Languages of Costa Rica

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Costa Rica's official and predominant language is Spanish; the variety spoken there, Costa Rican Spanish, is a form of Central American Spanish. However, Costa Rica is also home to at least five local indigenous languages (Maléku, Cabécar, Bribri, Guaymí, and Bocotá), as well as Costa Rican Sign Language. An English-based creole language called Mekatelyu is spoken to varying degrees in Limón Province. Mennonite immigrants, mostly in the area of Puerto Viejo de Sarapiqui also speak Plautdietsch. The Quakers community, who settled in Monteverde in early 1950s, speaks an ancient dialect of English, using thou instead you.[1] [2]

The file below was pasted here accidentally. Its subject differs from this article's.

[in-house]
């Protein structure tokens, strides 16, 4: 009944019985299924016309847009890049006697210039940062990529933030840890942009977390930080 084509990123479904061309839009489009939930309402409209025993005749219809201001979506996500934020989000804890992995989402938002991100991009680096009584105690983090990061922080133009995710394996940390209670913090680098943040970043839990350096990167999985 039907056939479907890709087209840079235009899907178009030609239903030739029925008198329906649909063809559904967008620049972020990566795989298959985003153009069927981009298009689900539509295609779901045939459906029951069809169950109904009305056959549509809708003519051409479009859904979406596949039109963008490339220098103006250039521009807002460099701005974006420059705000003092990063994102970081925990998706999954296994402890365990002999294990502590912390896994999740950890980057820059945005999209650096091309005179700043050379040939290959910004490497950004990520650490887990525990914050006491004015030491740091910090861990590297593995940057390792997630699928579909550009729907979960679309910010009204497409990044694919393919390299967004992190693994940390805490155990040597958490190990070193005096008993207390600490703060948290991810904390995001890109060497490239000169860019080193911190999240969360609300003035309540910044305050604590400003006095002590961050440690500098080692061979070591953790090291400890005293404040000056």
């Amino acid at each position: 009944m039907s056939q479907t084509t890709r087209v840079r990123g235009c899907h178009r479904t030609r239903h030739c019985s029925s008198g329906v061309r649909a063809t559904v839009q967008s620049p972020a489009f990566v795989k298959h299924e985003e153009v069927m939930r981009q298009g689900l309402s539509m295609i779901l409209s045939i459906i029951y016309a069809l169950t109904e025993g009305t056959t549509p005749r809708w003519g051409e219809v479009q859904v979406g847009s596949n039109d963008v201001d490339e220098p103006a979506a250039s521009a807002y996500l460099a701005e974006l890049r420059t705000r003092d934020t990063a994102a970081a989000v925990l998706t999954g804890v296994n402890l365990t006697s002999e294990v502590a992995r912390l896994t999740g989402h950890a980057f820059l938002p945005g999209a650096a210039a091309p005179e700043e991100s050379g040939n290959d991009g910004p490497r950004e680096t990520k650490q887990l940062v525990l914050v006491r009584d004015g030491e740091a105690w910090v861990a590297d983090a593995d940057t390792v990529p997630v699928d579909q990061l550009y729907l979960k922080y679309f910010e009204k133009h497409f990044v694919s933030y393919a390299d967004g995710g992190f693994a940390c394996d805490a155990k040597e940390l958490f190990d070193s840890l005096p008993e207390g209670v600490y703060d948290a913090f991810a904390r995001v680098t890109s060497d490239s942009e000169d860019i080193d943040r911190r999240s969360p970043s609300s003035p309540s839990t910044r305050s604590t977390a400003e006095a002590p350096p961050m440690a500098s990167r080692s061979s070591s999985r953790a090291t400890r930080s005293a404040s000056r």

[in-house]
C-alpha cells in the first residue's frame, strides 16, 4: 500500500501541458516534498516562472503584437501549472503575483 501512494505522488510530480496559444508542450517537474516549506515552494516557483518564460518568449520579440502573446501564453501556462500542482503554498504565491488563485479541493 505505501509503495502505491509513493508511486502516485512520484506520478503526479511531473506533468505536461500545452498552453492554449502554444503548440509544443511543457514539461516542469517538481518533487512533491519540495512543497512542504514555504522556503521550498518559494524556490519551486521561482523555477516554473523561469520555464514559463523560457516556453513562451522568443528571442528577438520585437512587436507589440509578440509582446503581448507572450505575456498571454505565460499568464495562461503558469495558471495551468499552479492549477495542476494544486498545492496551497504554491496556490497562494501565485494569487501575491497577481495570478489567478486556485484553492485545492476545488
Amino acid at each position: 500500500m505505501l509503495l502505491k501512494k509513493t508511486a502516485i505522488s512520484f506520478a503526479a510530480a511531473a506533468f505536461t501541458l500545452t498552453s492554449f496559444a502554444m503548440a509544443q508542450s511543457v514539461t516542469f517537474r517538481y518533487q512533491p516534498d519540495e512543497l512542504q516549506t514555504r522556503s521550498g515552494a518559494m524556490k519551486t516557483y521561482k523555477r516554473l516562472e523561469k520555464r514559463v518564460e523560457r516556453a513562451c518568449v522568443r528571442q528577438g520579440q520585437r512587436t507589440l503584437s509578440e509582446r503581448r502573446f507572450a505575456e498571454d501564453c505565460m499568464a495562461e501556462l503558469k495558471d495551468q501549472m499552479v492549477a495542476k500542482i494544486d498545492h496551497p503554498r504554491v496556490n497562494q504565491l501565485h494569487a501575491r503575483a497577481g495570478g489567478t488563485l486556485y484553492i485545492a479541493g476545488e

Indigenous languages[edit]

Currently, in Costa Rica, there are five indigenous languages that are still used by their respective populations. All of them belonging to the Chibcha language family. Those languages are:

The Oto-Manguean language Chorotega is extinct, but was once spoken in Costa Rica.

Sign languages[edit]

Several sign languages are used in Costa Rica. Attested ones are (New) Costa Rican Sign Language, Old Costa Rican Sign Language, Bribri Sign Language, and Brunca Sign Language.

References[edit]

  1. ^ http://mfschool.org/community/history.htm
  2. ^ http://www.worldspirituality.org/quaker-language.html